RTL Today – Food shortages, power cuts, billions in debt: Sri Lanka’s unrest explained

Sri Lankan President Gotabaya Rajapaksa has said he will step down in the coming days after protesters stormed his residence and forced him to flee offshore aboard a navy vessel.

His announcement came after hundreds of thousands marched in Colombo, capping months of protests by people desperate and furious over the island nation’s severe economic crisis.

– Who are the Rajapaksa? –

Gotabaya Rajapaksa, 73, president since 2019, is just one member of a clan that has dominated politics in the South Asian nation of 22 million for decades.

Brother Mahinda, 76, was president for a decade until 2015 and oversaw the bloody end of Sri Lanka’s long civil war in 2009 when Gotabaya – nicknamed “The Terminator” – led the security services.

Under Mahinda, Sri Lanka moved closer to China and borrowed billions of dollars for vanity projects like cricket stadiums and airports as well as a deep-water port since leased from Beijing.

– What happened with the economy? –

The vital tourism sector was first hammered by Islamist extremist bombings of churches and hotels in 2019 and then by the coronavirus pandemic.

With its coffers still depleted by government tax cuts, Sri Lanka ran out of the foreign currency needed to import everything from medicine to food and fuel.

Even with help from India and others, in April the country defaulted on its $51 billion foreign debt and has been in bailout talks with the International Monetary Fund for months.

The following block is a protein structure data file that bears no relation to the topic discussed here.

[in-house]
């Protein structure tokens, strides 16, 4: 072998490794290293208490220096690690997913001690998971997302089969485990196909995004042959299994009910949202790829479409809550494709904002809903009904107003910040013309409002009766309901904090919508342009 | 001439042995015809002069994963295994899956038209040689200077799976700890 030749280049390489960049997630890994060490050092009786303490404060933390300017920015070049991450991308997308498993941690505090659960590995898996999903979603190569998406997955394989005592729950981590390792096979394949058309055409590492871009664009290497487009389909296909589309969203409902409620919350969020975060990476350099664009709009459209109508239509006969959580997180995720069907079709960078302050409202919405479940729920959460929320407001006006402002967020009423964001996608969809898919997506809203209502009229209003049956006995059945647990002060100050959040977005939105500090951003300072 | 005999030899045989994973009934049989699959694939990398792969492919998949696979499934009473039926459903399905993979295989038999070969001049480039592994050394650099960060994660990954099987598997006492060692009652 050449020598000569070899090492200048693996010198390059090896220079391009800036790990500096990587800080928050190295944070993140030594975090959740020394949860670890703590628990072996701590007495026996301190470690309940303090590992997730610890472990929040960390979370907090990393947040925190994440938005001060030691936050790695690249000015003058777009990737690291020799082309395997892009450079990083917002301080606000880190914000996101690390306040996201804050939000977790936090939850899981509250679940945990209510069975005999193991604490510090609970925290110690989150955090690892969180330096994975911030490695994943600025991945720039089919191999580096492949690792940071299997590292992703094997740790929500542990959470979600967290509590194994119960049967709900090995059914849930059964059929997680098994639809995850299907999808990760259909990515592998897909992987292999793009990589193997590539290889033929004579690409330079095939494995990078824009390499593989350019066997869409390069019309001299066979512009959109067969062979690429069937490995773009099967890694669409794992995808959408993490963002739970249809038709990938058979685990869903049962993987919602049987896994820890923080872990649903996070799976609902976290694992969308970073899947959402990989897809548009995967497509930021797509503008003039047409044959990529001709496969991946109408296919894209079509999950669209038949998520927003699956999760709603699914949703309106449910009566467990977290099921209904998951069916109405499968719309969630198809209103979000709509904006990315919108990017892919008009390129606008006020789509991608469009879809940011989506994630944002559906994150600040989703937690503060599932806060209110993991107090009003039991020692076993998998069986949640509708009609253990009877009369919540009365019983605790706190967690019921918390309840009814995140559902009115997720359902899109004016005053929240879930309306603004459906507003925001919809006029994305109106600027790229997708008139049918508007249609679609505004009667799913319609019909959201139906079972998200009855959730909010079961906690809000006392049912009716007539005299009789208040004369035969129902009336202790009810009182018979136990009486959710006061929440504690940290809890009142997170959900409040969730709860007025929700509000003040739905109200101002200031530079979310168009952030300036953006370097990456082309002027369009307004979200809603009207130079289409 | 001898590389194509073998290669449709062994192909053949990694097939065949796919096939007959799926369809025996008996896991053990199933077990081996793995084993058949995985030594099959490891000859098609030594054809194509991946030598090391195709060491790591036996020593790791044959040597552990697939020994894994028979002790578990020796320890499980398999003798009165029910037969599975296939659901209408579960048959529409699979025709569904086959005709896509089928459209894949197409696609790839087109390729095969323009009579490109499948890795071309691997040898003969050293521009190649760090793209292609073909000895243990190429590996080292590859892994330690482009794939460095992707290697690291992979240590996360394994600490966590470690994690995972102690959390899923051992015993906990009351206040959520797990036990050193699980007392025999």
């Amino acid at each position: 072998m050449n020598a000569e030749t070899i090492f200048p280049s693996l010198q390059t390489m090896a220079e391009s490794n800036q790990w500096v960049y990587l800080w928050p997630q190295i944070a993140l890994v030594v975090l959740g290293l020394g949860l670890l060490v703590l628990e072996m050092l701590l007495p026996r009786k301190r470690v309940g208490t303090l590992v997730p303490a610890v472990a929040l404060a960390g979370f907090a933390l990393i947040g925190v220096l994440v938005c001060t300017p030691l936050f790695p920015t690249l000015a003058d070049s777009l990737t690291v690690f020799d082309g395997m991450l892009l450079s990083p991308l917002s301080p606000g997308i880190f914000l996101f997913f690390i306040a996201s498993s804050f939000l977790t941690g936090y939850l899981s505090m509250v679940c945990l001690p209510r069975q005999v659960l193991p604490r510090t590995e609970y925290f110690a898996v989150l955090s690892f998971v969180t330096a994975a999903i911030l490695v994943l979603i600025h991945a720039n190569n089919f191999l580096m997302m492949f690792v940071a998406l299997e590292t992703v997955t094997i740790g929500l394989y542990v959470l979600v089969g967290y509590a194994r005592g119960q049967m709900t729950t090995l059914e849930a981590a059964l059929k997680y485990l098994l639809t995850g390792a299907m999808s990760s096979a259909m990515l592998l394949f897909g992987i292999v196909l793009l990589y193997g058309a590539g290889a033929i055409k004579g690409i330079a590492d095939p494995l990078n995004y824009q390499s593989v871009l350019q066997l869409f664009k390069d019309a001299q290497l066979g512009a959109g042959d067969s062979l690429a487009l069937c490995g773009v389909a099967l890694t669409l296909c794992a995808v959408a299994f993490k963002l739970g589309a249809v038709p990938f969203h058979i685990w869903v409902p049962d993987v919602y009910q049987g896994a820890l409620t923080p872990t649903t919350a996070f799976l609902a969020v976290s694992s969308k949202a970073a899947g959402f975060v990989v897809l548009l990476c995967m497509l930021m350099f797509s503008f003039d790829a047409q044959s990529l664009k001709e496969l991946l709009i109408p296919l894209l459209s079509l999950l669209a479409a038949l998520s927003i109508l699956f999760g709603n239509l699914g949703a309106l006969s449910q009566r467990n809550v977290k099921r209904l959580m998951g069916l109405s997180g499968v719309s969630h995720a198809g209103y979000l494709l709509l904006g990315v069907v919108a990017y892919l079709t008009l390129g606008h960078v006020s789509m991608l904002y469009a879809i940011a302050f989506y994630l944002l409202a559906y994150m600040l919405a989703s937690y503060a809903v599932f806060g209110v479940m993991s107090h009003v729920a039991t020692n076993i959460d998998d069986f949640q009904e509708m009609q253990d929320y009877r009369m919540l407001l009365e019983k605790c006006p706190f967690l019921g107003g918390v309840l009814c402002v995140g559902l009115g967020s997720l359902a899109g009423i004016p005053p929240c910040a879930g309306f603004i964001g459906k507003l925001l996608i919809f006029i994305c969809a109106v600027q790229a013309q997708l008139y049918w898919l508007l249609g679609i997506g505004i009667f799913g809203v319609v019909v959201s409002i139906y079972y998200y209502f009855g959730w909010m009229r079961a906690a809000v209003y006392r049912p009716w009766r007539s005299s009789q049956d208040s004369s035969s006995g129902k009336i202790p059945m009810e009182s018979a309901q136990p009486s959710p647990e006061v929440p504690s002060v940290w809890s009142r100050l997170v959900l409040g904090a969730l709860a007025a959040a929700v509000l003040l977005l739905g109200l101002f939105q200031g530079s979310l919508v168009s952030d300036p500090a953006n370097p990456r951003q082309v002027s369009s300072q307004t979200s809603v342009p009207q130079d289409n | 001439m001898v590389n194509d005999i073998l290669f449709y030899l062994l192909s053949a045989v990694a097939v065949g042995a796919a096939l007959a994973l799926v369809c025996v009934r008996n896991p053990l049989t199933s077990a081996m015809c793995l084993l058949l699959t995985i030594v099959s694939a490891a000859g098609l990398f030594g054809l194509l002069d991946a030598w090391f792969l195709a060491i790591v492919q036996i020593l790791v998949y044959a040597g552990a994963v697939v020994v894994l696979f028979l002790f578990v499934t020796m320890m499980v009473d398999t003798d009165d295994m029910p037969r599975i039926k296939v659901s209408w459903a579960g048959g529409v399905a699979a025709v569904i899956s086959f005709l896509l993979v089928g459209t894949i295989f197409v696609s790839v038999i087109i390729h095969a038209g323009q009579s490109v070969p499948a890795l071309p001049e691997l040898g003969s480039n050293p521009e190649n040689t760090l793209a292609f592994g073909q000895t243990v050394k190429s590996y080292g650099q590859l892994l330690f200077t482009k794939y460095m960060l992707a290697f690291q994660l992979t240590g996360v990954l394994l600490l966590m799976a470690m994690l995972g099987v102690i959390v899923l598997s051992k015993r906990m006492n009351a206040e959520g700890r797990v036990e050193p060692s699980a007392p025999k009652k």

– How did this affect ordinary people? –

Sri Lankans have endured months of medicine and food shortages and power outages as gas stations run out of petrol and diesel despite appeals to Russia and others for oil to reduced price.

Unofficial inflation rates are just behind those in Zimbabwe, making many goods – if they can be found – too expensive for many people to afford.

The United Nations has warned that Sri Lanka faces a serious humanitarian crisis, with millions of people already in need of aid.

More than three-quarters of the population have reduced their food intake due to the country’s severe food shortages, according to the UN.

– How is Rajapaksa still in office? –

After months of protests, Rajapaska loyalists went on a rampage in May. At least nine people have been killed in nationwide violence while the homes of ruling party members have been set on fire.

Mahinda resigned as prime minister – escorted by security forces from his residence – but Gotabaya hung on and appointed veteran politician Ranil Wickremesinghe, 73, as prime minister.

Wickremesinghe has little to show for his efforts and on Saturday his house was burned down by protesters – he was absent – although he also offered to quit.

– And now? –

According to the parliament speaker, Gotabaya – as protesters occupy his presidential palace and pose for selfies – will officially step down on Wednesday to ensure a “peaceful transition”.

A successor is to be chosen by a vote in parliament within a month of Rajapaksa’s departure, but the president promised a new leader within a week. However, on Sunday it was unclear who, if anyone, would be able to garner enough support among lawmakers to succeed Rajapaksa.

“We are heading towards dangerous uncertainty,” Tamil minority MP Dharmalingam Sithadthan told AFP. “Gota should have resigned immediately without leaving a power vacuum.”

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